Dot-coms? Done that. Property? Oil? Maize? Been there, got the T-shirt and nursed the losses, as well.
One thing we know for sure about today’s economy is that there is always an investment bubble somewhere. If you get in early enough, you can make a fortune riding the boom.
So with property prices collapsing faster than a tent on a stormy day and with the oil-and-commodity bandwagon gone, where should investors be looking for the next big thing? There are five areas worth thinking about: Old Europe, automobiles, stockbroking, the dollar and private islands. Anyone looking at the financial markets over the last 20 years would have noticed one common thread: Something is always the flavour of the month. Investors spot a trend and everyone piles in until valuations become overextended and the whole thing collapses in a heap of bankruptcies and lawsuits.
At the turn of the decade, we saw the bubble in dot-com shares. More recently, we have witnessed the same in real estate—fuelled by the availability of subprime mortgages—as well as in oil, food and commodities.
We have seen buying frenzies in the much-hyped Bric economies—Brazil, Russia, India and China. And there have been bubbles in financial instruments, such as collateralized debt obligations, that helped trigger the subprime meltdown. Along the way, we have some minor bubbles in the things purchased by the people who made money out of the other bubbles. Look at how the price of art or English Premier League soccer teams has soared. Of course, bubbles are never entirely ludicrous. The boom always has some basis in reality. The Internet was an important technology. The dot-com boom took that basic truth, and blew it out of proportion.
Likewise, adding China and India to the developed world is going to mean commodities get more expensive. And yet the natural-resources boom took that upward-sloping graph and assumed it carried straight on into the sky.
So where are the next bubbles? You need to find something where there are solid reasons for expecting good growth, but which can also be puffed up into a mega-trend once some smart investment bankers get to work on it.
Here are some places to start looking, bearing in mind that bubbles come in five basic types: places, industries, financing, currencies and luxuries.
First, the place: Old Europe. Forget about the Bric. The next decade will belong to the FIGs—France, Italy and Germany. We have written them off for so long that we’re in danger of forgetting that all three have been among the richest societies in the world for more than 1,000 years.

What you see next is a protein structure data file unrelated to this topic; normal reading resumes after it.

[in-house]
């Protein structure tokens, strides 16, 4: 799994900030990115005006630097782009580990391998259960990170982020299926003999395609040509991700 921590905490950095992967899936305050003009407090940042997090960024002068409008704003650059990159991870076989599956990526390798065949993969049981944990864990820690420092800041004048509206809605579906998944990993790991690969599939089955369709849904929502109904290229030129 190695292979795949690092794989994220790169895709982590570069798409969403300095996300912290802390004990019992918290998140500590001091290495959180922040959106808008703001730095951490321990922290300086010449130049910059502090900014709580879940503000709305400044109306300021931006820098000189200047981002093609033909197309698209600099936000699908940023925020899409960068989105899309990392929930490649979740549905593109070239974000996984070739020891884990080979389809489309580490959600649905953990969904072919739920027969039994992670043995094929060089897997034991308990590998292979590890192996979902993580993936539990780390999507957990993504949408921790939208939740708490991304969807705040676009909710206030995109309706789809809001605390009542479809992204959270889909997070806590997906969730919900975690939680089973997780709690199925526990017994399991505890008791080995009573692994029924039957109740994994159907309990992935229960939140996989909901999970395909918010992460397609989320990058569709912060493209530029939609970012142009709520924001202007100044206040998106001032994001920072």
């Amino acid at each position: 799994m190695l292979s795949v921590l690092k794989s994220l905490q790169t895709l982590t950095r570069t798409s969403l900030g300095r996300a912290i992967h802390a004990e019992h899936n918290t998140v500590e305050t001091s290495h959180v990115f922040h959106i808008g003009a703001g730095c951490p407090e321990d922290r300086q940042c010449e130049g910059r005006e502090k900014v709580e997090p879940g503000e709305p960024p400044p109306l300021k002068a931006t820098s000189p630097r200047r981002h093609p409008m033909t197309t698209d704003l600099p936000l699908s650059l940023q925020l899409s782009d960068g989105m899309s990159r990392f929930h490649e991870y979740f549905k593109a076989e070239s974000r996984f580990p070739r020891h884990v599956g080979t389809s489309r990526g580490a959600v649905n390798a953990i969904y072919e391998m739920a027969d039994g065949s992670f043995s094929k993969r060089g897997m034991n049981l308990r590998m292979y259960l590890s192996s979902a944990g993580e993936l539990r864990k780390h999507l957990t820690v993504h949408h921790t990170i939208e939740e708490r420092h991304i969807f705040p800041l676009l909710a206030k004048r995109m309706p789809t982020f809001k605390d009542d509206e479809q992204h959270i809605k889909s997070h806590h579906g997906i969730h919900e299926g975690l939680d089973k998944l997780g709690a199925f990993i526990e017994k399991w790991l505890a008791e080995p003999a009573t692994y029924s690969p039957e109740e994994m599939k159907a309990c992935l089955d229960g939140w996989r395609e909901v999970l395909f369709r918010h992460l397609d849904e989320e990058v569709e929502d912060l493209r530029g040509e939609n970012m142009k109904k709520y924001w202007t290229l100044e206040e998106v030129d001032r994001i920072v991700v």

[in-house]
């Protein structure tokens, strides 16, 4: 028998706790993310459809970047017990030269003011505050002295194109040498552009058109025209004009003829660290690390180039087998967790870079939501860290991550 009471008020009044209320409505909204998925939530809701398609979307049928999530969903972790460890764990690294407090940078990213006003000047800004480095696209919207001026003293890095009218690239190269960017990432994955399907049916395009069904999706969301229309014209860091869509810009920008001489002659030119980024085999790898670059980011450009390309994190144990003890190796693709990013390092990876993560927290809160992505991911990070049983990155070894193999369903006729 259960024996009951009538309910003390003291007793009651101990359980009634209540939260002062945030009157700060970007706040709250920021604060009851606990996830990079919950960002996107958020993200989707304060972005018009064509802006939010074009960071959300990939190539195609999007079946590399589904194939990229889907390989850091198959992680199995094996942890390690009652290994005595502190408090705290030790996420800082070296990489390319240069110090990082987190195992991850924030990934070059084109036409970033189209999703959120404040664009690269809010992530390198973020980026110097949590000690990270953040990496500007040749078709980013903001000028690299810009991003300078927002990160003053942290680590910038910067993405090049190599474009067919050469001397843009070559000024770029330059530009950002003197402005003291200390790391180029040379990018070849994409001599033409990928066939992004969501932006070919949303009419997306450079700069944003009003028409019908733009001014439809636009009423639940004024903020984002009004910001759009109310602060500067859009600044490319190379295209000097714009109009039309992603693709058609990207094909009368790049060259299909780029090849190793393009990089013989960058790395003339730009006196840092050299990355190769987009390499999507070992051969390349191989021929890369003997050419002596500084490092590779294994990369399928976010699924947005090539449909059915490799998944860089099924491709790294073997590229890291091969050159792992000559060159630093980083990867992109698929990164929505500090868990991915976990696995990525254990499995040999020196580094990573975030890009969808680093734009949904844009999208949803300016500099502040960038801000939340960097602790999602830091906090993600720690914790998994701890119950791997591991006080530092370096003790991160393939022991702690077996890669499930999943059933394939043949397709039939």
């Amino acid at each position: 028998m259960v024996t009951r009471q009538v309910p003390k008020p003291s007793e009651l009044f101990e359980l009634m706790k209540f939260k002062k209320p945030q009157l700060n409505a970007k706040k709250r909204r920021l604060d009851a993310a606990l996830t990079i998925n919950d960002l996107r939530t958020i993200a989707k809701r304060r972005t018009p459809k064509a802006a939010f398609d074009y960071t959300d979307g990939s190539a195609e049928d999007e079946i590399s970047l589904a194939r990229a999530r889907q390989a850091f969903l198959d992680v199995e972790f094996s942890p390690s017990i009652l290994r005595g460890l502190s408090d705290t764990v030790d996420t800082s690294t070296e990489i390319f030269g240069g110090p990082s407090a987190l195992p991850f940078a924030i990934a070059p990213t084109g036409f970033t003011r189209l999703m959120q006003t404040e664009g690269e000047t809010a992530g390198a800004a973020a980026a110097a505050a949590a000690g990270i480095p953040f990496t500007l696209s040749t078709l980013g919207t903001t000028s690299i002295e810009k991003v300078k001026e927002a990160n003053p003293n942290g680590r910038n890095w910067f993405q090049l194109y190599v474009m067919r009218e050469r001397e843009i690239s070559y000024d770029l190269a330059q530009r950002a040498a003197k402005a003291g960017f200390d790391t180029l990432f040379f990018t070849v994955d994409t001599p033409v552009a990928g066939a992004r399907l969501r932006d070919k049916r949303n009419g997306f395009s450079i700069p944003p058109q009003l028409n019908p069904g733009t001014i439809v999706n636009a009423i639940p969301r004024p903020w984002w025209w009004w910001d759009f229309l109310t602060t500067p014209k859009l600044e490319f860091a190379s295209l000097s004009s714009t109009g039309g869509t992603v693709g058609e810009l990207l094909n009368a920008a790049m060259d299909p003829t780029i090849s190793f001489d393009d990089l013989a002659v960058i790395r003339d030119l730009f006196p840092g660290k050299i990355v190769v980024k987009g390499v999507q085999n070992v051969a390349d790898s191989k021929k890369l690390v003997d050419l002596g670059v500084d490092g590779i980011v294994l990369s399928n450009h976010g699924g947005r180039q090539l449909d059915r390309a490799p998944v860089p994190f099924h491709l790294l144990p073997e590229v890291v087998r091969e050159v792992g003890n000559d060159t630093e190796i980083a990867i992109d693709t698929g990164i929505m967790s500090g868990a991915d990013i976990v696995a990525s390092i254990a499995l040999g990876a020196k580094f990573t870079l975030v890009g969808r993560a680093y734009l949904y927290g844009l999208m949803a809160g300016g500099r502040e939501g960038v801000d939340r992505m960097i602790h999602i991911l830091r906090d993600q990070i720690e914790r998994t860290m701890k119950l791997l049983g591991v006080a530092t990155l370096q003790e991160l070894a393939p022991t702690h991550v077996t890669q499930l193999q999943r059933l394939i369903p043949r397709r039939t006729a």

As the Chinese and Indian middle classes expand, they will spend money on the kind of upmarket, design-led, history-rich products the FIGs produce. After the credit crunch, their mix of stable, export-led, self-financing growth will look more attractive than the debt-fuelled UK and US models.
Next, the industry: automobiles. It has been almost a century since we last witnessed a gold rush in cars, suggesting it’s high time for a replay. After oil prices reached records, some of the world’s smartest people began looking more seriously at creating cheap and non-polluting electric cars. If they crack it, a few hundred million vehicles will be replaced within a few years. Think about the fortune the music industry made when we replaced our vinyl records with compact discs and then multiply it by 10,000 or more.
How about the financial bubble? That will be stockbroking. It’s so long since it was in fashion, there aren’t even many left in business. Most are just divisions of investment banks. And yet, there are now thousands of companies with shattered balance sheets from the credit crunch. They need advisers who have strong relationships with investors and can raise money for their clients by selling shares.
That’s what stockbrokers used to do. If you are smart, quietly shut down that hedge fund, and become a stockbroker. In a few years, UBS AG will pay a fortune to buy you out.
The currency bubble will involve the dollar. The markets have kicked it around for a long time, and yet by next year it may well be the US that has the world’s strongest economy. The weak dollar will spark an export boom. Pretty soon we’ll be describing the US as the new Germany—an export-led, manufacturing economy, held back only by the reluctance of its consumers to spend money.
And how will the mega-rich, who make their money from those bubbles, put their new wealth on display? Forget about a Matisse to hang on the wall. That is too vulgar. As for soccer teams, that is just another bubble waiting to pop. The new FIG-automobile-stockbroker billionaires will value privacy and discretion above all else.
There is no better way of doing that than by buying part of a country. Grab yourself a windswept, Scottish island now, ignore the gales howling in from the North Sea, and you’ll be able to sell it for a fortune in a few years’ time. Just remember to get out before all the bubbles burst.
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